In last week’s entry, we looked at handwriting recognition software. If you read the text in the scanned picture, you might have seen I used the ‘&’ symbol instead of ‘and’.
When writing by hand, I do this regularly, barely thinking about it, whereas I would always type out ‘and’ in full. The only time it’s come to my attention is when I’ve been transcribing my notebooks.
Last week, I spotted a video from one of my favourite content producers on YouTube: Tom Scott. He makes short educational films about a range of subjects, from elevators to nuclear waste to computer programming.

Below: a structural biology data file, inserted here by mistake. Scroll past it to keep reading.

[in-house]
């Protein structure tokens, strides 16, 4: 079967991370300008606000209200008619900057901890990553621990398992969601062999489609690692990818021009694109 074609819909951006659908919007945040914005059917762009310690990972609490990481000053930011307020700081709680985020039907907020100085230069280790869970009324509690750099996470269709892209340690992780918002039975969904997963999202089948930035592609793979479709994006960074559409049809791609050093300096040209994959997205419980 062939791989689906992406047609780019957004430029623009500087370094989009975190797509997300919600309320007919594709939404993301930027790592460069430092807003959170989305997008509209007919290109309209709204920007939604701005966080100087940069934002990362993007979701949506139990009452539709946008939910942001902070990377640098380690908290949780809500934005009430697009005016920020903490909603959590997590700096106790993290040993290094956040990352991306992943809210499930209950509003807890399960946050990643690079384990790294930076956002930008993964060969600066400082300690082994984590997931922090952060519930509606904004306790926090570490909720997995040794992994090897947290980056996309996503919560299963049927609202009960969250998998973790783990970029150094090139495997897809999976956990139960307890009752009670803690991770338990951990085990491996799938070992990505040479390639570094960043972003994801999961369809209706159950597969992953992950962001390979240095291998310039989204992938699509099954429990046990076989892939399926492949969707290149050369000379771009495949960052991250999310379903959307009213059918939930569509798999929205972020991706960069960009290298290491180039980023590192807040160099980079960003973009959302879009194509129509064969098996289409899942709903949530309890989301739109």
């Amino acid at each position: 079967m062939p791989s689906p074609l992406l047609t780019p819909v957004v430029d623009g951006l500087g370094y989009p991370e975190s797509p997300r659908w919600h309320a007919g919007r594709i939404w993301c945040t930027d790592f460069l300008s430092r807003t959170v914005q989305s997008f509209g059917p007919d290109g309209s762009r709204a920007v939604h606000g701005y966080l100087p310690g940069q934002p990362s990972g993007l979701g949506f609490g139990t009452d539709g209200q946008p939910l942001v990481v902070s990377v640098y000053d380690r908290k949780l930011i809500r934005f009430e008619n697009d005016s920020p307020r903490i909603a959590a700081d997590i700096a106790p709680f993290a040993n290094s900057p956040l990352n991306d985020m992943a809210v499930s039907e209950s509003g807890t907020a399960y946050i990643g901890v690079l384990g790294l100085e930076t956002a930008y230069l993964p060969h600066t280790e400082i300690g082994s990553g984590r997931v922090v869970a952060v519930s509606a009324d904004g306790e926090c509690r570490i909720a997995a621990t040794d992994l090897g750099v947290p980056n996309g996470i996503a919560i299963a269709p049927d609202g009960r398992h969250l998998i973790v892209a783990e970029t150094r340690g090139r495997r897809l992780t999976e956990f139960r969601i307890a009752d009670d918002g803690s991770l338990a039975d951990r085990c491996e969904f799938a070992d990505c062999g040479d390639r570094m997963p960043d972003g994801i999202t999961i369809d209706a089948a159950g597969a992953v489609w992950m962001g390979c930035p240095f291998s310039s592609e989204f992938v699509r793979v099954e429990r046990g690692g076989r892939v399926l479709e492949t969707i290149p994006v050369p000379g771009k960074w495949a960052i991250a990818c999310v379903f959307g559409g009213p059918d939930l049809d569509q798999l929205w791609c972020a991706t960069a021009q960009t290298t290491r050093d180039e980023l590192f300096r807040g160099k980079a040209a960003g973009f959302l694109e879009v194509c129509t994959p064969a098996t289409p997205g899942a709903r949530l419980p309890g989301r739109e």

This one was about the letters in the English alphabet that have been either merged or separated over the last thousand years. The ‘&’ symbol once came straight after Z in the alphabet, and he explains more below:
Oddly enough, I always spell out ‘the’ in full, even although its frequency could justify shortening to ‘th’ or even ‘t’. In 2013, an Australian restaurant owner tried to invent a new symbol for ‘the’, but eight years on, it’s safe to say it hasn’t caught on.